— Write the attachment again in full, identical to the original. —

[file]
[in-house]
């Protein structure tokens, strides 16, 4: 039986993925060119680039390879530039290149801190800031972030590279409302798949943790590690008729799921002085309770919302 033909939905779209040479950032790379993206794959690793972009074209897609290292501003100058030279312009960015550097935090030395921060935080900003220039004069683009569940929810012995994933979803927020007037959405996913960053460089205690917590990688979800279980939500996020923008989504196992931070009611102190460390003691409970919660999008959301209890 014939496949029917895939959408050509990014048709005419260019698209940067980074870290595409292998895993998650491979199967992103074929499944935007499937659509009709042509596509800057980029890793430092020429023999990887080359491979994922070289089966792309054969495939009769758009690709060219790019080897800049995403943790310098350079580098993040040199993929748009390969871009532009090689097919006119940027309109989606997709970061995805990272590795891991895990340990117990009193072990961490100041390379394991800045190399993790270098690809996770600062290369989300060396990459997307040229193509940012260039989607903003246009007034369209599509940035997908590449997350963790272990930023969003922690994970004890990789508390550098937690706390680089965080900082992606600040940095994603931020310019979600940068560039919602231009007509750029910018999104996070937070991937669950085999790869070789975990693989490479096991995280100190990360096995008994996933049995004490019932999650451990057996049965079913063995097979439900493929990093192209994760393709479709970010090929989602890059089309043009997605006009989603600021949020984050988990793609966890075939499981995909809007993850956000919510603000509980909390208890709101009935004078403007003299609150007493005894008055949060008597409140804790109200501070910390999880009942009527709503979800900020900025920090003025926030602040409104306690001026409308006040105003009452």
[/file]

[in-house]
């Protein structure tokens, strides 16, 4: 039986993925060119680039390879530039290149801190800031972030590279409302798949943790590690008729799921002085309770919302 033909939905779209040479950032790379993206794959690793972009074209897609290292501003100058030279312009960015550097935090030395921060935080900003220039004069683009569940929810012995994933979803927020007037959405996913960053460089205690917590990688979800279980939500996020923008989504196992931070009611102190460390003691409970919660999008959301209890 014939496949029917895939959408050509990014048709005419260019698209940067980074870290595409292998895993998650491979199967992103074929499944935007499937659509009709042509596509800057980029890793430092020429023999990887080359491979994922070289089966792309054969495939009769758009690709060219790019080897800049995403943790310098350079580098993040040199993929748009390969871009532009090689097919006119940027309109989606997709970061995805990272590795891991895990340990117990009193072990961490100041390379394991800045190399993790270098690809996770600062290369989300060396990459997307040229193509940012260039989607903003246009007034369209599509940035997908590449997350963790272990930023969003922690994970004890990789508390550098937690706390680089965080900082992606600040940095994603931020310019979600940068560039919602231009007509750029910018999104996070937070991937669950085999790869070789975990693989490479096991995280100190990360096995008994996933049995004490019932999650451990057996049965079913063995097979439900493929990093192209994760393709479709970010090929989602890059089309043009997605006009989603600021949020984050988990793609966890075939499981995909809007993850956000919510603000509980909390208890709101009935004078403007003299609150007493005894008055949060008597409140804790109200501070910390999880009942009527709503979800900020900025920090003025926030602040409104306690001026409308006040105003009452």